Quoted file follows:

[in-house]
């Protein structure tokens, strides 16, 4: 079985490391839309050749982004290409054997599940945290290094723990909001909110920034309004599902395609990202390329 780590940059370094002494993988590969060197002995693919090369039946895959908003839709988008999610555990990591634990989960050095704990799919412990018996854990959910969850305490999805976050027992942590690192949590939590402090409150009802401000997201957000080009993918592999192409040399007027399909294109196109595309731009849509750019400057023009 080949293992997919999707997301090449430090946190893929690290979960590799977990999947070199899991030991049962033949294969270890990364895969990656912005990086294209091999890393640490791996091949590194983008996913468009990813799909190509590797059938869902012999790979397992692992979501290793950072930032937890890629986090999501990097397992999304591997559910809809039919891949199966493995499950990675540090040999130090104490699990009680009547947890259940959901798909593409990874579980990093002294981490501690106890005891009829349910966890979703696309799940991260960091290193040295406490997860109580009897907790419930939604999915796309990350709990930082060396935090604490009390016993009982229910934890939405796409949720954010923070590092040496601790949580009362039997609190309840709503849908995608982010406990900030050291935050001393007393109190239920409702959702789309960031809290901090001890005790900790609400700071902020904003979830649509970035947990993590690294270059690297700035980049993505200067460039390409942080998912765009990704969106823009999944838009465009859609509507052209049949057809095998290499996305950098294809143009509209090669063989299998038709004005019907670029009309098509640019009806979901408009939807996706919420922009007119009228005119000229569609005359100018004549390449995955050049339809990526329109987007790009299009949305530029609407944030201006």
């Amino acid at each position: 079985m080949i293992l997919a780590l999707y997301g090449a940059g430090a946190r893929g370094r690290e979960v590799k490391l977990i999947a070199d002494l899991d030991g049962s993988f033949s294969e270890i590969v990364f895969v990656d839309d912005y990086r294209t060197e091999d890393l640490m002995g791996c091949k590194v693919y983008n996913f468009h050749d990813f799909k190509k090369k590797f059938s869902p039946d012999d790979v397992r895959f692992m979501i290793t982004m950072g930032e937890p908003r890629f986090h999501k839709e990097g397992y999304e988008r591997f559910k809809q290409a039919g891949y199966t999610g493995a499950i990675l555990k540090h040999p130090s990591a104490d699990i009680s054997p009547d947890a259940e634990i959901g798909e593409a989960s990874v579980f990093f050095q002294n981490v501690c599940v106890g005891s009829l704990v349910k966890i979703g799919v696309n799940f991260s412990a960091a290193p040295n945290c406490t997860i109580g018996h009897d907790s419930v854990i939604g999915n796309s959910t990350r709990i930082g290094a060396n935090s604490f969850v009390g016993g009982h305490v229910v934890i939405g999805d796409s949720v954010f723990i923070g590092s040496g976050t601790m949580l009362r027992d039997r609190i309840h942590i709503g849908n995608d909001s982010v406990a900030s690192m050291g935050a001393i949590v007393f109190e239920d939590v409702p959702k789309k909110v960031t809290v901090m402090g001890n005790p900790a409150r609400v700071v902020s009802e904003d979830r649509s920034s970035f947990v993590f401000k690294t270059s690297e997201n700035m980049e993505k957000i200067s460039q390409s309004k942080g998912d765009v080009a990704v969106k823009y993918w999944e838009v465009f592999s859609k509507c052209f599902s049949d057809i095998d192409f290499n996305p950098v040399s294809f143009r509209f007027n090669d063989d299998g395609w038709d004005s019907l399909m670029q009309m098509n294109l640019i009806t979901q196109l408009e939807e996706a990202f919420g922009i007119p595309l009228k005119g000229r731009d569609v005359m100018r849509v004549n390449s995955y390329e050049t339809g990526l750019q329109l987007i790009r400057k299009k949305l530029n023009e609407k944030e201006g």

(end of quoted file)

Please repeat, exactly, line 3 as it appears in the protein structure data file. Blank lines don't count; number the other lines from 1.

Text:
């Amino acid at each position: 079985m080949i293992l997919a780590l999707y997301g090449a940059g430090a946190r893929g370094r690290e979960v590799k490391l977990i999947a070199d002494l899991d030991g049962s993988f033949s294969e270890i590969v990364f895969v990656d839309d912005y990086r294209t060197e091999d890393l640490m002995g791996c091949k590194v693919y983008n996913f468009h050749d990813f799909k190509k090369k590797f059938s869902p039946d012999d790979v397992r895959f692992m979501i290793t982004m950072g930032e937890p908003r890629f986090h999501k839709e990097g397992y999304e988008r591997f559910k809809q290409a039919g891949y199966t999610g493995a499950i990675l555990k540090h040999p130090s990591a104490d699990i009680s054997p009547d947890a259940e634990i959901g798909e593409a989960s990874v579980f990093f050095q002294n981490v501690c599940v106890g005891s009829l704990v349910k966890i979703g799919v696309n799940f991260s412990a960091a290193p040295n945290c406490t997860i109580g018996h009897d907790s419930v854990i939604g999915n796309s959910t990350r709990i930082g290094a060396n935090s604490f969850v009390g016993g009982h305490v229910v934890i939405g999805d796409s949720v954010f723990i923070g590092s040496g976050t601790m949580l009362r027992d039997r609190i309840h942590i709503g849908n995608d909001s982010v406990a900030s690192m050291g935050a001393i949590v007393f109190e239920d939590v409702p959702k789309k909110v960031t809290v901090m402090g001890n005790p900790a409150r609400v700071v902020s009802e904003d979830r649509s920034s970035f947990v993590f401000k690294t270059s690297e997201n700035m980049e993505k957000i200067s460039q390409s309004k942080g998912d765009v080009a990704v969106k823009y993918w999944e838009v465009f592999s859609k509507c052209f599902s049949d057809i095998d192409f290499n996305p950098v040399s294809f143009r509209f007027n090669d063989d299998g395609w038709d004005s019907l399909m670029q009309m098509n294109l640019i009806t979901q196109l408009e939807e996706a990202f919420g922009i007119p595309l009228k005119g000229r731009d569609v005359m100018r849509v004549n390449s995955y390329e050049t339809g990526l750019q329109l987007i790009r400057k299009k949305l530029n023009e609407k944030e201006g």